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31 May 2019, 10:16 | Updated: 31 May 2019, 12:19
“Disintegration is the best album ever!” cried Kyle following Robert Smith’s guest appearanceon South Park - and he had a point. The Cure’s eighth studio album was released on 2 May 1989 and has become one of their most enduring pieces.
Robert Smith and his band have performed the album live, in its entirety (complete with b-sides and rare demos) at Sydney Opera House as part of the Vivid Live festival. You can watch the show again right here.
Meanwhile, here are some of the stories behind the making of Disintegration that you may not have heard…
Smith (along with bassist Simon Gallup and drummer Lol Tolhurst) had appeared on the cover of 1982’s Pornography, but they were all wearing masks and the image was blurred beyond recognition. The cover to the single Close To Me also pictured the group hanging out of a wardrobe, but Disintegration was the first time that Smith’s face recognisably appeared on a Cure album cover. The photo was taken by Andy Vella.
The lyrics on the album reflected on the fact that Robert Smith was about to turn 30 years old on 21 April 1989. This milestone, plus The Cure’s huge worldwide success with their preceding album, Kiss Me Kiss Me Kiss Me, prompted Smith to write a deep, heartfelt and occasionally gloomy follow-up. The title of the album summed up how he felt hitting the big 3-0.
On a number of occasions in 1989, Smith told the press that this would be the last Cure record and that he was already working on a solo LP. He also claimed that the Prayer Tour - which took The Cure from Europe to America across four long months - would be the last time the group would embark on such a lengthy campaign.
He told Melody Maker in May 1989: “I have no intention of lugging on at 60. I never thought I’d be doing this at 30. That was my limit. So I’ve broken a promise to myself.” Smith turned 60 in April 2019 and The Cure have a series of festival appearances planned across the summer, including a headline slot at Glastonbury on 30 June.
Another issue within the band at the time was with one of the founder members, Lol Tolhurst. He originally played drums on tracks like Boys Don’t Cry, but moved to keyboards in 1982 and unfortunately became sidelined in the studio. He spent more time drinking than working, leading to his odd credit on Disintegration: “Lol Tolhurst - Other Instrument”.
“His function has always been as a sort of victim,” Smith told Q magazine in May 1989. “By the end all the jokes, the bitterness, the conversation everything was focusing on him rather than the music.”
“If we’d been an American band,” Tolhurst told Radio X in 2016, “There would probably have been an intervention. To be fair, people tried, but I think it was a little too late.” Instead, Robert Smith sacked the only other original member of The Cure on the eve of the album’s release.
The song Pictures Of You was inspired by an incident during the recording of Disintegration at Hook End Manor in Oxfordshire in the autumn of 1988. The studio was residential and a fire broke out in one of the rooms, leading to a hurried evacuation by The Cure and their producer David M. Allen.
Robert Smith was concerned about the lyrics he’d written being consumed by the fire, but thankfully they were saved. What he did find, however, was a singed wallet containing photos of his family and wife Mary, which he’d been carrying around for years. The song is about how he felt about the photos and what they meant to him.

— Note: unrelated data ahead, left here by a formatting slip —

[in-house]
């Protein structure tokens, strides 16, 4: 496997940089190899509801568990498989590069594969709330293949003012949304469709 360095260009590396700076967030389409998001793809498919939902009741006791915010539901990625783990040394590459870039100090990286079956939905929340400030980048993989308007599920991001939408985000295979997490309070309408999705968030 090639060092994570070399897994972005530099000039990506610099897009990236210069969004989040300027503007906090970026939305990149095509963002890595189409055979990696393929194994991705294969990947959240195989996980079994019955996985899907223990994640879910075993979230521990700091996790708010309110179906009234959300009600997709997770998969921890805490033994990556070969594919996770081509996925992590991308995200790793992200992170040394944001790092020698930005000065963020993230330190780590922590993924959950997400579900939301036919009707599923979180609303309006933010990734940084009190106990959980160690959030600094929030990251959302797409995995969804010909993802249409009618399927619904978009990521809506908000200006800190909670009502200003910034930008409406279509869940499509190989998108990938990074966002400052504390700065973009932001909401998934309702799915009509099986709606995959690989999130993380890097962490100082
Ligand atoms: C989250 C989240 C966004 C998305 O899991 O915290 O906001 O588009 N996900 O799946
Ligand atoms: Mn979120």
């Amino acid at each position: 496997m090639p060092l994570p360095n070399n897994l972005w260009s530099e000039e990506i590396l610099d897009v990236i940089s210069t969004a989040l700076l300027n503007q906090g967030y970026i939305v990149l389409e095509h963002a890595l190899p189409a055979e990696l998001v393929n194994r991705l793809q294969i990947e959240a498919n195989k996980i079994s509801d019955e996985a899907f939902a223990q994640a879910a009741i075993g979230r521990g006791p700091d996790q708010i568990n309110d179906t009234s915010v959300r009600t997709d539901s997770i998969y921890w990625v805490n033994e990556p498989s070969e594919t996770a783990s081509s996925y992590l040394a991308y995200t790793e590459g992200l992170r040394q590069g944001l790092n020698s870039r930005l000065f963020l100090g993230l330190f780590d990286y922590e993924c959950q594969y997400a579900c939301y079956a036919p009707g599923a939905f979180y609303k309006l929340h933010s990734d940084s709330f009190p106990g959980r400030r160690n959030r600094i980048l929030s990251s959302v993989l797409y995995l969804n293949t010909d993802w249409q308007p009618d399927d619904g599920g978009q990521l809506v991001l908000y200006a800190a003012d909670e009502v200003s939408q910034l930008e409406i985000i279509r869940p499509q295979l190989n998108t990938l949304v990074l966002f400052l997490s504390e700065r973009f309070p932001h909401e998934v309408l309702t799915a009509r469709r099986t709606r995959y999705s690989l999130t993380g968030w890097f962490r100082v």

The girl staring into the mirror is Mary Poole, Robert Smith’s wife. The image was taken at a Scottish castle in 1980 and a similar, blurred photo was originally used as the sleeve artwork of the single Charlotte Sometimes.
The memorably scary video for Lullaby was directed by The Cure’s long-term collaborator Tim Pope, who had been behind the camera on clips for The Love Cats and In Between Days. It cost £80,000 to make and was apparently inspired by scenes in David Lynch’s cult movie Eraserhead.
Pope explained to Q magazine in 1989: “The Cure is the ultimate band for a filmmaker to work with because old Smiffy really understands the camera. His songs are so cinematic. I mean on one level there's this stupidity and humour, but beneath that there are all Smiffy's psychological obsessions and claustrophobia."
The Cure’s American label Elektra didn’t feel that Lullaby was commercial enough (or too weird) for the fickle US audience, so they went with the rockier Fascination Street instead. A separate video for the track was made, as Smith told Select magazine in 1991: “The original idea was a Doctor Who video, that's why there's a phone box and a clock, with rooms within rooms.”
Smith conceived Disintegration as an album for the CD format, with the running time of the whole collection clocking in at over 70 minutes. This was too long for a single piece of vinyl, so the LP edition of the record that you could buy in 1989 lost the tracks Last Dance and Homesick - but anyone who bought the cassette or CD could enjoy all 12 songs. When you buy Disintegration on vinyl, you now get two discs and all the tracks as originally intended.
The second single from the album was Lovesong, which Smith wrote as a wedding present to his wife Mary, who he married in August 1988. The song was so successful in the US that it went to No 2 in the Billboard charts - it was kept off the top by Miss You Much by Janet Jackson.
Both Janet Jackson and The Cure will appear at this year's Glastonbury - but when Jackson's Twitter account posted the festival's poster, her billing had mysteriously moved up in front of headliners The Cure, The Killers and Stormzy. Was this history repeating itself?